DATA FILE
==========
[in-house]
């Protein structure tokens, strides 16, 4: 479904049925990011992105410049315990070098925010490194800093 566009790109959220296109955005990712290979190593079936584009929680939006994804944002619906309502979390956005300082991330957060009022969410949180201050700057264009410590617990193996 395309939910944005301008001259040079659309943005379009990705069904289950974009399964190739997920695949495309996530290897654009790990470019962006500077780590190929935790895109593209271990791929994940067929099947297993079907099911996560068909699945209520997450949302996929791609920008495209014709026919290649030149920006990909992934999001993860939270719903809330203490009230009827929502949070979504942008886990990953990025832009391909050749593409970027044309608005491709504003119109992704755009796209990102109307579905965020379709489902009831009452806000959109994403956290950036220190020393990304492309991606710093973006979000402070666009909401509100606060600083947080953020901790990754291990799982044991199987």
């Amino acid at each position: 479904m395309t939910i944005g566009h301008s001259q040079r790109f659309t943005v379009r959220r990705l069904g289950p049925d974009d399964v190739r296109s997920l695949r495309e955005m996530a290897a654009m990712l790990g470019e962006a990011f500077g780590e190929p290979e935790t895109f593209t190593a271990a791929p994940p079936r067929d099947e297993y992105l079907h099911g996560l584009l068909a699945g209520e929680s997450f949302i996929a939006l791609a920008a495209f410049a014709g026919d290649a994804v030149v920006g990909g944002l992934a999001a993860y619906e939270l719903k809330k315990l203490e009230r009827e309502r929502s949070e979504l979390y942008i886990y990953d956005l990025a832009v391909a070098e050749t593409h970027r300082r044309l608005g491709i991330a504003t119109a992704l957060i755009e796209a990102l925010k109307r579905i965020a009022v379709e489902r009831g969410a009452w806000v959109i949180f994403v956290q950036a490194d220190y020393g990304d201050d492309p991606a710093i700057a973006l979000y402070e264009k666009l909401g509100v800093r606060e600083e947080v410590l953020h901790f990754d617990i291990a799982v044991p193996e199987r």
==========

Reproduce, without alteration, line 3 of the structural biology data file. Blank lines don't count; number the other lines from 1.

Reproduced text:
């Amino acid at each position: 479904m395309t939910i944005g566009h301008s001259q040079r790109f659309t943005v379009r959220r990705l069904g289950p049925d974009d399964v190739r296109s997920l695949r495309e955005m996530a290897a654009m990712l790990g470019e962006a990011f500077g780590e190929p290979e935790t895109f593209t190593a271990a791929p994940p079936r067929d099947e297993y992105l079907h099911g996560l584009l068909a699945g209520e929680s997450f949302i996929a939006l791609a920008a495209f410049a014709g026919d290649a994804v030149v920006g990909g944002l992934a999001a993860y619906e939270l719903k809330k315990l203490e009230r009827e309502r929502s949070e979504l979390y942008i886990y990953d956005l990025a832009v391909a070098e050749t593409h970027r300082r044309l608005g491709i991330a504003t119109a992704l957060i755009e796209a990102l925010k109307r579905i965020a009022v379709e489902r009831g969410a009452w806000v959109i949180f994403v956290q950036a490194d220190y020393g990304d201050d492309p991606a710093i700057a973006l979000y402070e264009k666009l909401g509100v800093r606060e600083e947080v410590l953020h901790f990754d617990i291990a799982v044991p193996e199987r």